Art in London is a contrasting collision of worlds

Art in London is a contrasting collision of worlds
Written by Daniel Andrews
on

They say Thursdays are the new Fridays, which is something I can vouch for. However, my tender head was certainly worth a few drinks in front of our capital’s most forward-thinking and diverse art.   

Walking from Liverpool Street station, I was getting in the mood. The crisp cold evening and the lights of the city put me in an open and eager frame of mind. 

Future talent    

Herbert Smith Freehills in partnership with WORKSINPRINT were hosting their annual art graduate award on the 6th November 2014.  The evening was a mix of corporate slickness and something a little more “scene”, as they showcased 20 graduate finalists who were all waiting with baited breath to see if they’d won the £1000 first prize. 

Themes and mediums ranged from highly conceptual digital prints through to more bizarre abstract oil paintings that examined segregation and the subjugation of civil liberties.

Having seen some highly talented artists with very bright futures, my appetite turned to something a little more disruptive, controversial and outlandish; that’s when we headed to Skull Art Exhibition in Shoreditch.

Pealing wallpaper really sets off a piece…

In stark contrast from the multi-million pound glass and steel offices of the city, the peculiar, dark, sinister and oozing-with-hipster-cool Box Studios seemed a more appropriate surrounding for this exhibition.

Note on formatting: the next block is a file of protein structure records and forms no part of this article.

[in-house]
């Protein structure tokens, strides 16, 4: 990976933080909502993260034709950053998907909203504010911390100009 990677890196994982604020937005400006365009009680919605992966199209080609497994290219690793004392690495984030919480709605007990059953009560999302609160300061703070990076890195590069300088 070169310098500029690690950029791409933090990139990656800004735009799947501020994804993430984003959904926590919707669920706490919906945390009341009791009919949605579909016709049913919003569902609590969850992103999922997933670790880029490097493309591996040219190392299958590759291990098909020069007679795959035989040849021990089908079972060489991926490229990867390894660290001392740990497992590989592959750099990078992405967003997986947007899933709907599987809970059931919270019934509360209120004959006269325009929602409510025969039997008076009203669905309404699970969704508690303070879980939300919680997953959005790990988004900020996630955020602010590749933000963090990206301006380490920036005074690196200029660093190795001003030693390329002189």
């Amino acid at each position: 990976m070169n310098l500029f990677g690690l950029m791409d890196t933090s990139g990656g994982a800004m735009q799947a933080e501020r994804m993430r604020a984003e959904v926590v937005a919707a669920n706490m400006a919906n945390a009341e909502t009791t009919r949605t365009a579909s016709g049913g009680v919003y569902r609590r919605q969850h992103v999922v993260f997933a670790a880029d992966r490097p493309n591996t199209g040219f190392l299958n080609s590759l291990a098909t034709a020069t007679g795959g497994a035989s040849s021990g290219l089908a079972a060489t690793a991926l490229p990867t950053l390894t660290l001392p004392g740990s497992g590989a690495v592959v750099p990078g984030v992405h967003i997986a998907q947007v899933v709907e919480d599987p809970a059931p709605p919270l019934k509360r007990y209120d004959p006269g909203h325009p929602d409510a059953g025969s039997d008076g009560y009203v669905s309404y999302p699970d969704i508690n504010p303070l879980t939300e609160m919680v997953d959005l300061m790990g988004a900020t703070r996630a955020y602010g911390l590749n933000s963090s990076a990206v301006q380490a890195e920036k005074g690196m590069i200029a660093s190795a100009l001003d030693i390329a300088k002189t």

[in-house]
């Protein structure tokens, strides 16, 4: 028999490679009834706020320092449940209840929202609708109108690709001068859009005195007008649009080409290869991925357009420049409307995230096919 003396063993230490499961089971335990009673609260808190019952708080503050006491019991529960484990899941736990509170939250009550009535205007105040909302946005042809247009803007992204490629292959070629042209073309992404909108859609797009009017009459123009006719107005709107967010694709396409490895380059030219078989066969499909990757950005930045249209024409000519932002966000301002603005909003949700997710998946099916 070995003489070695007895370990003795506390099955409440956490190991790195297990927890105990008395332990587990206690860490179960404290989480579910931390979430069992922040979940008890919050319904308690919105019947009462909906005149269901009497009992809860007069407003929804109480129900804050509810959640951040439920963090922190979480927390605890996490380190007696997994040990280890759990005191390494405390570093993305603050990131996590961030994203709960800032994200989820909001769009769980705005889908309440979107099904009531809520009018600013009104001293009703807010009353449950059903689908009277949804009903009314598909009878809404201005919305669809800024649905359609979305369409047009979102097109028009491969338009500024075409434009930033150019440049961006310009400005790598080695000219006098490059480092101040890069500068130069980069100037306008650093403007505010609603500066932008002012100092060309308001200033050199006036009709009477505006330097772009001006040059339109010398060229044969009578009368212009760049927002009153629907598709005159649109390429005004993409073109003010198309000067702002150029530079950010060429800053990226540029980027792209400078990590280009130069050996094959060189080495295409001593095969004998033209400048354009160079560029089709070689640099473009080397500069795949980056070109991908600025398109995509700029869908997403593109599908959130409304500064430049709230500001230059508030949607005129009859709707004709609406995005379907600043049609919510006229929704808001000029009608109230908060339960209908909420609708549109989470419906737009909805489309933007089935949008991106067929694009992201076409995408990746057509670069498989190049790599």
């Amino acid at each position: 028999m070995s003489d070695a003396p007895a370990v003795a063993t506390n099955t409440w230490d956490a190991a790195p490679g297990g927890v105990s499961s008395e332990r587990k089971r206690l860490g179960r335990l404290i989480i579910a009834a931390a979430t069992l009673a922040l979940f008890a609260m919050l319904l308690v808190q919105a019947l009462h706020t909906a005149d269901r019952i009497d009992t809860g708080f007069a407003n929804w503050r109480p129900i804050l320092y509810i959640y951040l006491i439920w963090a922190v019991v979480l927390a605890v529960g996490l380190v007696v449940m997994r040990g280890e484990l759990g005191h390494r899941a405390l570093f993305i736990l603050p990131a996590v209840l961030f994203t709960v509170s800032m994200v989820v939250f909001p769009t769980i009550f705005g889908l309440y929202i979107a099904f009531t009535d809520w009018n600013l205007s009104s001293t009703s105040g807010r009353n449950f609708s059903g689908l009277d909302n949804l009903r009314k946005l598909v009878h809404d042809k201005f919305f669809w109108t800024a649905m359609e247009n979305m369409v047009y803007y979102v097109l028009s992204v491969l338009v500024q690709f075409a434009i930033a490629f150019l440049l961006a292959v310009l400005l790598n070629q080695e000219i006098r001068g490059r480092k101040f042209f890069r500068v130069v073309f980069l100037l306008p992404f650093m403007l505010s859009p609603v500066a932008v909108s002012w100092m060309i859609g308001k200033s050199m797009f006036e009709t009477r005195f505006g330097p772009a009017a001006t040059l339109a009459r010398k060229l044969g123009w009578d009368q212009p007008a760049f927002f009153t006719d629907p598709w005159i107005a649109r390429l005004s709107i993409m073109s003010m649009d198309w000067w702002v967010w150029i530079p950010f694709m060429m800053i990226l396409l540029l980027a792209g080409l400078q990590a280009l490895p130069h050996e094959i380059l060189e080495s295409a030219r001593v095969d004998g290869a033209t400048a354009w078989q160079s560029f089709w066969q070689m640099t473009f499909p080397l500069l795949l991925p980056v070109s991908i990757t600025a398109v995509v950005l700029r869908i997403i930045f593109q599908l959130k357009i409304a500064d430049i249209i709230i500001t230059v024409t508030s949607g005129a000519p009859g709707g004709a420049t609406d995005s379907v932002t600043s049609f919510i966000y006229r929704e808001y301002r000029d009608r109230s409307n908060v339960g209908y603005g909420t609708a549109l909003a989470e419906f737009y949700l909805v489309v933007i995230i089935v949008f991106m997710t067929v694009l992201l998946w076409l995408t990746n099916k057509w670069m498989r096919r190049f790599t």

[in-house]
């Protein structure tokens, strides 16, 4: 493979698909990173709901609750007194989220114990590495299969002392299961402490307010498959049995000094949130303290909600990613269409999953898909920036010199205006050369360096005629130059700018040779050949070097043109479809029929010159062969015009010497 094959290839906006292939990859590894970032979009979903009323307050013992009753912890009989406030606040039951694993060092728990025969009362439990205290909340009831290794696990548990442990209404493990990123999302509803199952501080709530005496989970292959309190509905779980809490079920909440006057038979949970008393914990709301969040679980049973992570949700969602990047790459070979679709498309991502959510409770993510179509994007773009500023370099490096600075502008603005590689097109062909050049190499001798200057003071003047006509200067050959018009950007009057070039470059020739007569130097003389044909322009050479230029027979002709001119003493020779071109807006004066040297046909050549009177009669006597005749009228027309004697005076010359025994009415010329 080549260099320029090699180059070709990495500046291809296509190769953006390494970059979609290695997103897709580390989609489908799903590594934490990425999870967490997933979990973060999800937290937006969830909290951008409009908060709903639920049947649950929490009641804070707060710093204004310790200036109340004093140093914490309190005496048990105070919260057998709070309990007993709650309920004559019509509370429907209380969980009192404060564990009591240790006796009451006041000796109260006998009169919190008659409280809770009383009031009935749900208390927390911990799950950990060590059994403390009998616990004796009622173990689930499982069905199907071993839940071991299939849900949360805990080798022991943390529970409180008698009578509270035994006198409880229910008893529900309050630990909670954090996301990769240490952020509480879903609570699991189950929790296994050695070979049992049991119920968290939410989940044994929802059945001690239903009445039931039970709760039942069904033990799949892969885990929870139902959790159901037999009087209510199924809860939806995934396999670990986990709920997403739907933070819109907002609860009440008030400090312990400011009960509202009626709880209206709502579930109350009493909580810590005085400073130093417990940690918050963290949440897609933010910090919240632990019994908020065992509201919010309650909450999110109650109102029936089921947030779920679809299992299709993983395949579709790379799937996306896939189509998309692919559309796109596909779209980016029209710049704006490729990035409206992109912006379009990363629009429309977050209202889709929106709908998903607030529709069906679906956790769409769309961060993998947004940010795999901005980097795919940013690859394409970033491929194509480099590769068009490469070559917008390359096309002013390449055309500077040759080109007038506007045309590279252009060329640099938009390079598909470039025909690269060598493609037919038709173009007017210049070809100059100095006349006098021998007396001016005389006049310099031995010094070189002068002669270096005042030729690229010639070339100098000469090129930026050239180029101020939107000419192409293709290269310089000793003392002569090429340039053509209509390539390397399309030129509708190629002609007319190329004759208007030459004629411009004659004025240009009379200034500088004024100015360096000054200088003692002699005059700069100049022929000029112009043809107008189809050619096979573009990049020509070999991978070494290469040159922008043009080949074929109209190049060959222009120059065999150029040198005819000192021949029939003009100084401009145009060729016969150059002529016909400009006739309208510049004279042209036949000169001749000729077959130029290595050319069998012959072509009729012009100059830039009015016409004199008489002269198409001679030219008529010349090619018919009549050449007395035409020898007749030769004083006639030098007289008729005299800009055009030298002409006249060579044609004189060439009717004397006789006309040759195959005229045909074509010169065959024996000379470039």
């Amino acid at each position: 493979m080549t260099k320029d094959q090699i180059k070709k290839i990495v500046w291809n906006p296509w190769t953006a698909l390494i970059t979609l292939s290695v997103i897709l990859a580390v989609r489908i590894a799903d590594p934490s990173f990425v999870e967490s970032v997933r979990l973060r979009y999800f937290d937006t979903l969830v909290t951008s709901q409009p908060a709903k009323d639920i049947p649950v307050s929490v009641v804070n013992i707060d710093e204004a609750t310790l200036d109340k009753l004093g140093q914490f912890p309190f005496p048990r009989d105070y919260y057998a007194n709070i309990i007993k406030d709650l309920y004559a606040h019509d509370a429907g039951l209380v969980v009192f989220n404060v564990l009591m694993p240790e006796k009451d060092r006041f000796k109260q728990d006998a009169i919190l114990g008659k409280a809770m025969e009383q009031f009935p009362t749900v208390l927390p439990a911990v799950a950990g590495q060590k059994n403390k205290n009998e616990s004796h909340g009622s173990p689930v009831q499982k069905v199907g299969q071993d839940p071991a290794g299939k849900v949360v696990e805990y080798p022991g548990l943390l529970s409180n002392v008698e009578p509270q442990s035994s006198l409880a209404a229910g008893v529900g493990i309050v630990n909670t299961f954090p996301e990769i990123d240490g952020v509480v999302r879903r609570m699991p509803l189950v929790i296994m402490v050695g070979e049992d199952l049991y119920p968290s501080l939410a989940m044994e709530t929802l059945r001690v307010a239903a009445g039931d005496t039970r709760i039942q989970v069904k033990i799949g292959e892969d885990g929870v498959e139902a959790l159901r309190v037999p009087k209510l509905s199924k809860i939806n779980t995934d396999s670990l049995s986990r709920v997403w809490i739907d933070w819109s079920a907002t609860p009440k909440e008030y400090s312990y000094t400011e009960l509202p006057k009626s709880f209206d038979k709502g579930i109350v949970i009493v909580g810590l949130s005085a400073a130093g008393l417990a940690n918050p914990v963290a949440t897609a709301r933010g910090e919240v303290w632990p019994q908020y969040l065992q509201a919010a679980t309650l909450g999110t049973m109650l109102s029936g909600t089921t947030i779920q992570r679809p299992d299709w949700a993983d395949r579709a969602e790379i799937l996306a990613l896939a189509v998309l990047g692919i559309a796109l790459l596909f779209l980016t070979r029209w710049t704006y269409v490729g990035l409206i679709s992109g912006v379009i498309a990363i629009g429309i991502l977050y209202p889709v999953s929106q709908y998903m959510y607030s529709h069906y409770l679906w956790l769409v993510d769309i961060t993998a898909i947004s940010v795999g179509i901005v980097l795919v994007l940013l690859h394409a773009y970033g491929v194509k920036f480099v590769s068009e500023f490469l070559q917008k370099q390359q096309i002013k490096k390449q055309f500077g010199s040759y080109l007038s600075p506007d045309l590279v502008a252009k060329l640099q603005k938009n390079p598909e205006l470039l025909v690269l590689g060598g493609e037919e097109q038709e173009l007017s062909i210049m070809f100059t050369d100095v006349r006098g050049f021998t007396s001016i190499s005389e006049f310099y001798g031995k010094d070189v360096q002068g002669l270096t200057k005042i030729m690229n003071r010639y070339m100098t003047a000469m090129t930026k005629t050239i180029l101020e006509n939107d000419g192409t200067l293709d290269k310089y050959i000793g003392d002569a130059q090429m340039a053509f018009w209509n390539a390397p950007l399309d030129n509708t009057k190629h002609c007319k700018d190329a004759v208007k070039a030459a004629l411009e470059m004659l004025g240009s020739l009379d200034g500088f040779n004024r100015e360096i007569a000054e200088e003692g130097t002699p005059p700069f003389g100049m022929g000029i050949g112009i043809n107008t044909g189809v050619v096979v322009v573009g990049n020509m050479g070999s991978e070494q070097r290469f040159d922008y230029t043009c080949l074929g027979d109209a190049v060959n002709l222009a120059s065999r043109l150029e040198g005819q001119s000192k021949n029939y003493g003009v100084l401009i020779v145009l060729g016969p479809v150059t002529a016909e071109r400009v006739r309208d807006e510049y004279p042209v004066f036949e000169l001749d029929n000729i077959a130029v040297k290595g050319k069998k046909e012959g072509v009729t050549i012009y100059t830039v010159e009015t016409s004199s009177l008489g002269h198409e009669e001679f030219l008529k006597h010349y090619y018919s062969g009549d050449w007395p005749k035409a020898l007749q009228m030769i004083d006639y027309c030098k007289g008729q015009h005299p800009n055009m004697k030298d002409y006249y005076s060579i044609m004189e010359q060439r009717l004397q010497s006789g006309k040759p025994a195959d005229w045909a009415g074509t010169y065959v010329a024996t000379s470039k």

Curated by the rather appropriately named Skull Appreciation Society, the display was everything you’d hope for from an underground street-grown art spectacular. Artists ranged from relatively unknown newcomers to the very gifted Tommy Fiendish. Some of his work can be seen in the image above, and on his site.

Learning lessons from the diversity of our art industry

As a young and passionate creative, it’s easy to dismiss the clean-cut corporate tinge of the first exhibition in favour of quirky skull art. However, there are some invaluable lessons to be learned from an evening like this.

Firstly, how often do you really manage to get out in our wonderful city? I fear we take for granted the wealth of creativity and innovation that bubbles away in London.

Secondly, as with client work, it's not always best to push the boundaries. We often have to work within the parameters of the corporate sphere, customer expectations, and brand guidelines.

Although very safe and a complete juxtaposition to the super trendy Skull Art Exhibition, I salute Herbert Smith Freehills for supporting the youth of our creative industry. I also praise the student finalists who have managed to deliver on brief - within the parameters of their guidelines - some highly creative and engaging artwork.

Oh, and most importantly, congratulations to Alecsandra Raluca Dragoi for winning the first prize at last night's awards.

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